• controls (Object, required) - This property holds several sub-properties that are used to provide settings and interaction points with a video file:
    • autoplay (Boolean, optional) - If set to true, the video will begin playing when the client session loads. NOTE: If on iOS, the mute control sub-property will also need to be enabled for the video file to play automatically (security restriction of that platform).
    • loop (Boolean, optional) - If enabled, the video file will play over indefinitely once it has completed.
    • mute (Boolean, optional) - If enabled, the video will show as being in a muted state and will have no volume.
    • play (Boolean, optional) - If enabled, the video will play. If disabled, the video will be paused.
    • seek (Number, optional) - The time (in seconds) from which the video should start playing.
    • volume (Number, optional) - A number (percentage value) representing the current volume of the video file.
    • playRate (Number, optional) - The speed at which the video will be played (where 1 is normal speed, .5 is half speed, 2 is double speed, etc.).
  • status (Object, required) - This property holds several sub-properties that are used to provide status updates while the video file goes through the playback process. These sub-properties should not be set as they are constantly overwritten during the playback process.
    • loadedData (Boolean, optional) - true when the current playback position of the media has finished loading; often the first frame.
    • playing (Boolean, optional) - true when playback is ready to start after having been paused or delayed due to lack of data.
    • paused (Boolean, optional) - true when playback has been paused.
    • progress (Number, optional) - A number representing the time (in seconds) where playback has occurred.
    • rateChanged (Number, optional) - A number representing the current playback rate (1 being normal speed).
    • seeking (Boolean, optional) - true when a seek operation is in progress.
    • seeked (NUmber, optional) - A number representing the time (in seconds) where the seek operation was completed.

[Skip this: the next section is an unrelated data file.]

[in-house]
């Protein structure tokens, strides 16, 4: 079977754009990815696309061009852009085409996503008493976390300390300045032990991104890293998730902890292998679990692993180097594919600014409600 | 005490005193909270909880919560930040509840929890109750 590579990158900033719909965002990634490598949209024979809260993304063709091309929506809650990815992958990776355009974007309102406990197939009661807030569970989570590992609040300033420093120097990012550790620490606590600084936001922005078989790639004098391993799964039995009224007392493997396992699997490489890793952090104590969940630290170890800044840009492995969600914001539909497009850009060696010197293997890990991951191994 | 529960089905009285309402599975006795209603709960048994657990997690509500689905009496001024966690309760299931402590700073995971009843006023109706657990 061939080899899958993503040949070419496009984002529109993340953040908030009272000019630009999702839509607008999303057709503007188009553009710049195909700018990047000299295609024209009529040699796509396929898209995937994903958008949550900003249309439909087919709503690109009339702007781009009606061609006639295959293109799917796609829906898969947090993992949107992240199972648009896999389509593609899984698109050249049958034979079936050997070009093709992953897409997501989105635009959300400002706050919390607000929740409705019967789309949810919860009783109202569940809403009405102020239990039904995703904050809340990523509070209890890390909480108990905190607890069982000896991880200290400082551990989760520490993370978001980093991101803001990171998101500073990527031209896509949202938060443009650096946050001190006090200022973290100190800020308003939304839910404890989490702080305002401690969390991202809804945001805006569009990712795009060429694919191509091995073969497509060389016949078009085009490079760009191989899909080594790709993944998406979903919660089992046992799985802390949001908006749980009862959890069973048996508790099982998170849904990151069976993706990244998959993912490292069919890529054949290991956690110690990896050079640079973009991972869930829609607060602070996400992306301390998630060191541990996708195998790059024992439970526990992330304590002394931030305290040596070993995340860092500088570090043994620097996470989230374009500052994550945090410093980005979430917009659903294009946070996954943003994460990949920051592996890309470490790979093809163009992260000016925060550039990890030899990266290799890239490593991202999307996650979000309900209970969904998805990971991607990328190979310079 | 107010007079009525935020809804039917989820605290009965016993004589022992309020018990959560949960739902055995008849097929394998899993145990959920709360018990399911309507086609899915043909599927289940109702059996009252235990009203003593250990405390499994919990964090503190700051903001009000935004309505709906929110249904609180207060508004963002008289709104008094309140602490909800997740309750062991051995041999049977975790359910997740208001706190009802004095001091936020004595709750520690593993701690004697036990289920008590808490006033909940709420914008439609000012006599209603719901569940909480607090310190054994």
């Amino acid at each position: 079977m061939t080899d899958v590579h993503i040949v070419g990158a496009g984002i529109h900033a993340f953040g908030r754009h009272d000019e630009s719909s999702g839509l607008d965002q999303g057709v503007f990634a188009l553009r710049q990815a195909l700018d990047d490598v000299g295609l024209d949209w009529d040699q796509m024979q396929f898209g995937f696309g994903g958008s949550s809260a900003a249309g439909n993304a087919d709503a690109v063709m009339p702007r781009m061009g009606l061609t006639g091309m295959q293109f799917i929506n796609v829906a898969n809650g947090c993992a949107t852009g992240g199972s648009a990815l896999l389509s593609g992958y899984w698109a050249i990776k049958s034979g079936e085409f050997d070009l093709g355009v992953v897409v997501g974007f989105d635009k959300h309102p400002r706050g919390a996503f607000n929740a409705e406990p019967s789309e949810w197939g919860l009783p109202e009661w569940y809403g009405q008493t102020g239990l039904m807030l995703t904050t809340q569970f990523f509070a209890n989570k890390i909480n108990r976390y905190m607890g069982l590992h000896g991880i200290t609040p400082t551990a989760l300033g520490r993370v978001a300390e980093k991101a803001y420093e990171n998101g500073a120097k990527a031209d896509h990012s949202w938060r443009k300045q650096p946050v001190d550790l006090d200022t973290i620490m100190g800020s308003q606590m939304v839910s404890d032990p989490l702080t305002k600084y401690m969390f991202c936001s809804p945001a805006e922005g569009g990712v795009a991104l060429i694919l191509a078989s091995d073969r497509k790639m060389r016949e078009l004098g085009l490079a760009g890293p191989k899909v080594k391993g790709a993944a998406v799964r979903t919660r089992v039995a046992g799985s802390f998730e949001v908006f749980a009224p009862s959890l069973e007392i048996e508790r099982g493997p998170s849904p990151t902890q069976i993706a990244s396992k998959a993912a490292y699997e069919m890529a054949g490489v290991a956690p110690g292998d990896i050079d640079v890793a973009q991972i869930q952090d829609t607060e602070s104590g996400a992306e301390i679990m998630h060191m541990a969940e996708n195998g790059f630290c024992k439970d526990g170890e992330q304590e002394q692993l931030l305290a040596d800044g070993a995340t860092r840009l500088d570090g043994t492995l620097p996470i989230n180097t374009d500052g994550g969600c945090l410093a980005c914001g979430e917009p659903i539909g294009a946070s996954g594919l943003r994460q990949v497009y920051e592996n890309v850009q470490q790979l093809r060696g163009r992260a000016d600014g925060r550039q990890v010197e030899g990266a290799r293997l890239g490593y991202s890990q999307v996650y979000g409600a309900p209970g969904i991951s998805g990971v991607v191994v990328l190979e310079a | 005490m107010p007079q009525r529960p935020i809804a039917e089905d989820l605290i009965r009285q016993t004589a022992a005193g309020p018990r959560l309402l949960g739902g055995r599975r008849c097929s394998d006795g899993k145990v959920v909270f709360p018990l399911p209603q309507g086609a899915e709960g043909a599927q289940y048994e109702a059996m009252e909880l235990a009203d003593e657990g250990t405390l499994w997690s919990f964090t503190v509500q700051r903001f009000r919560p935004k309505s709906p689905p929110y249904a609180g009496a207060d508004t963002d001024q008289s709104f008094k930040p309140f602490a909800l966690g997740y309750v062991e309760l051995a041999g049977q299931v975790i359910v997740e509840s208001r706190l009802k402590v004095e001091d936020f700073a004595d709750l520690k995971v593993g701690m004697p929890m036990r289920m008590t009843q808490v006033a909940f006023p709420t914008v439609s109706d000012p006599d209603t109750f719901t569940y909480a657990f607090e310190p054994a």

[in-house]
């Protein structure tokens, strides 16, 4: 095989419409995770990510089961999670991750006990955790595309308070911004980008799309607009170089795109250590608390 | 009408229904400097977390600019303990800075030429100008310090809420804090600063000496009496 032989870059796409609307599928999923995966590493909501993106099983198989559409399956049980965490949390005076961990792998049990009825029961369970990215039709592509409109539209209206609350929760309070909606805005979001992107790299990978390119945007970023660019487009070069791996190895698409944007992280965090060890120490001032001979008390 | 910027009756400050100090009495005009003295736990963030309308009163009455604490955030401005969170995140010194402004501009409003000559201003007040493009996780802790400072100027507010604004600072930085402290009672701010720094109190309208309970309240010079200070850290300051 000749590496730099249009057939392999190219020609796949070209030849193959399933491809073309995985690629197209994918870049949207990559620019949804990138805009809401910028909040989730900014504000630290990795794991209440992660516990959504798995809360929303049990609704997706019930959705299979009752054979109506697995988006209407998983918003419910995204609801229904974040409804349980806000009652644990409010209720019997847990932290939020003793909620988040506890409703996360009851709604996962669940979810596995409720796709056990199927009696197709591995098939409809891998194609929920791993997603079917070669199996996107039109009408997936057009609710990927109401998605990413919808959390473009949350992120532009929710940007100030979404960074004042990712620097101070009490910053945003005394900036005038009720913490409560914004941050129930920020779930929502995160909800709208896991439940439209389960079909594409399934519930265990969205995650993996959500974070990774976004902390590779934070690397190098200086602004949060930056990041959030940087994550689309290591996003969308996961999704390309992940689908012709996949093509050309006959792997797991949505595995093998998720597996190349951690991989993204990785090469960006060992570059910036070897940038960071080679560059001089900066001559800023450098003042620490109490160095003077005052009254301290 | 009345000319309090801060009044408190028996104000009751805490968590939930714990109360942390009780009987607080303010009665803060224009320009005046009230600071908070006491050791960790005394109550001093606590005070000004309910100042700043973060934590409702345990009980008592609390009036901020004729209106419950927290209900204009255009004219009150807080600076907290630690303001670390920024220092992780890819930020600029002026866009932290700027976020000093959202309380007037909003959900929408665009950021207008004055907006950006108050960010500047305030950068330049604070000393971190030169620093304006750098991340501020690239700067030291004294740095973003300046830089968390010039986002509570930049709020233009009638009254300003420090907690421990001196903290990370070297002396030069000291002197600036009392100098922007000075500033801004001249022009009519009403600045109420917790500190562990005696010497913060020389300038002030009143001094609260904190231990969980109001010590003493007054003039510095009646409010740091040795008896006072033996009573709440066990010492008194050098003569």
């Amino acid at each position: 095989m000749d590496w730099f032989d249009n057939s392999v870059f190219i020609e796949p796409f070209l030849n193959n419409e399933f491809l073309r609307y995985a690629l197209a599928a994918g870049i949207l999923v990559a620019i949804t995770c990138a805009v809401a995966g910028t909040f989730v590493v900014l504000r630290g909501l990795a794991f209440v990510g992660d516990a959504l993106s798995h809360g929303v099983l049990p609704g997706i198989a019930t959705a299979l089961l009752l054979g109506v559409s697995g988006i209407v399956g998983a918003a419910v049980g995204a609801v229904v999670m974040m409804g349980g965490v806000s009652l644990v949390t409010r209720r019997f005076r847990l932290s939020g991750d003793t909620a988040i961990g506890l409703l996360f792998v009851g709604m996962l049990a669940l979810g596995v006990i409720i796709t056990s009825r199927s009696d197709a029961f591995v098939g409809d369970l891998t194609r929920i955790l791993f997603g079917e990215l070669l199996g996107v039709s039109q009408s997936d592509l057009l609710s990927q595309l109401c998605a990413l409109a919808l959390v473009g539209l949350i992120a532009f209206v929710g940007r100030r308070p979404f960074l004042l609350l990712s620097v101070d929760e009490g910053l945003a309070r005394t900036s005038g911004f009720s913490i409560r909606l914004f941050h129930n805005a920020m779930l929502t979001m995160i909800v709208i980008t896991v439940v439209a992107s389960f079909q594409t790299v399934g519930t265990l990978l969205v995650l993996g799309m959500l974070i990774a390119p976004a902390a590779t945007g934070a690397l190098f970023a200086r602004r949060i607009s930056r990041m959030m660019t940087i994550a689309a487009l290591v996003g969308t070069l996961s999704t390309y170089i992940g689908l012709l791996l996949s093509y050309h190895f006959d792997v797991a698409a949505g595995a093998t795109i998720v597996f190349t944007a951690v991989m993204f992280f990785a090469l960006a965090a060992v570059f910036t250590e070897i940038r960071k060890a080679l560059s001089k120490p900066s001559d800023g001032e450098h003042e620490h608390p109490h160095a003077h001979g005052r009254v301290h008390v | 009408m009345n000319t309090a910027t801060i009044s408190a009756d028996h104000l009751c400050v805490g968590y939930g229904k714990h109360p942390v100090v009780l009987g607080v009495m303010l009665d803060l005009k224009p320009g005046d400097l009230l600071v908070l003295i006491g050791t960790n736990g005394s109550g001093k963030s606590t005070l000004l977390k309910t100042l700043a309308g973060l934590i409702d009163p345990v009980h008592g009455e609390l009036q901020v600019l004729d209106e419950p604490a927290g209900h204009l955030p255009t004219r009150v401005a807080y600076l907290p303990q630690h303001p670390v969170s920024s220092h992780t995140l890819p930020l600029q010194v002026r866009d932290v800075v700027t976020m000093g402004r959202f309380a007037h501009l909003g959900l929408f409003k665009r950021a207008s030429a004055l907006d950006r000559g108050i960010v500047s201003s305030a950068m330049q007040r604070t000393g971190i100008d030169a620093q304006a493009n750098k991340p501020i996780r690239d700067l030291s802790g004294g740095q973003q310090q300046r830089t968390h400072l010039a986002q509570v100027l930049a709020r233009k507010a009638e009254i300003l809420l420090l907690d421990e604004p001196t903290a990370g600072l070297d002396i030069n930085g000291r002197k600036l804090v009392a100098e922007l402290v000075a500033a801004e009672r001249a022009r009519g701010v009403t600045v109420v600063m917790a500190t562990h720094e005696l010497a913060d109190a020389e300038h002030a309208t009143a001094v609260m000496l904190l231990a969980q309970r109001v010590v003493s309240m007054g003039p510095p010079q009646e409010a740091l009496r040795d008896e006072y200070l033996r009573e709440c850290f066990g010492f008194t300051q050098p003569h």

• waiting (Boolean, optional) - true when playback has stopped because of temporary lack of data.
    • ended (Boolean, optional) - true when playback has stopped because the end of the media was reached.
  • controlStyle (Object, optional) - An object containing CSS style properties that are applied to the control bar, all controls, error messaging, context menus, and control popups.
  • style (Object, optional) - An object containing CSS style properties that are applied to the background display of the component.
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#2

I try to display a video rtsp stream (video camera H264)
In chrome I have the following error:

Failed to load resource: net::ERR_UNKNOWN_URL_SCHEME

The source url is:

rtsp://ONVIFClient1:MyPassWord@10.1.11.15:554/live/79dcdc5d-9be6-4e23-bd3f-6cdd696a4b59

The url is read on the same machine with no issue with VLC with the same url.

For …user:password@…
Note : It could be more convenient to have other prop in the component to enter them.

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#3

Hello,

We have the same problem, with VLC we are able to connect with the camera through rtsp but when we put the same string connection into the video player it doesn’t works…

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#4

Scheme in this case is “rtsp://”. Sounds like a protocol limitation in the player.

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#5

Yes, Direct RTSP streaming seem not being supported by browsers…:sob:

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pinned #6
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#7

Yes, you’d need to do something like what is described in the article below to get the stream into a format that can be consumed by the browser. I will open a feature request to see if we can wrap that functionality into the Video Player component, but for now, a technique like that will get you up and running.

1 Like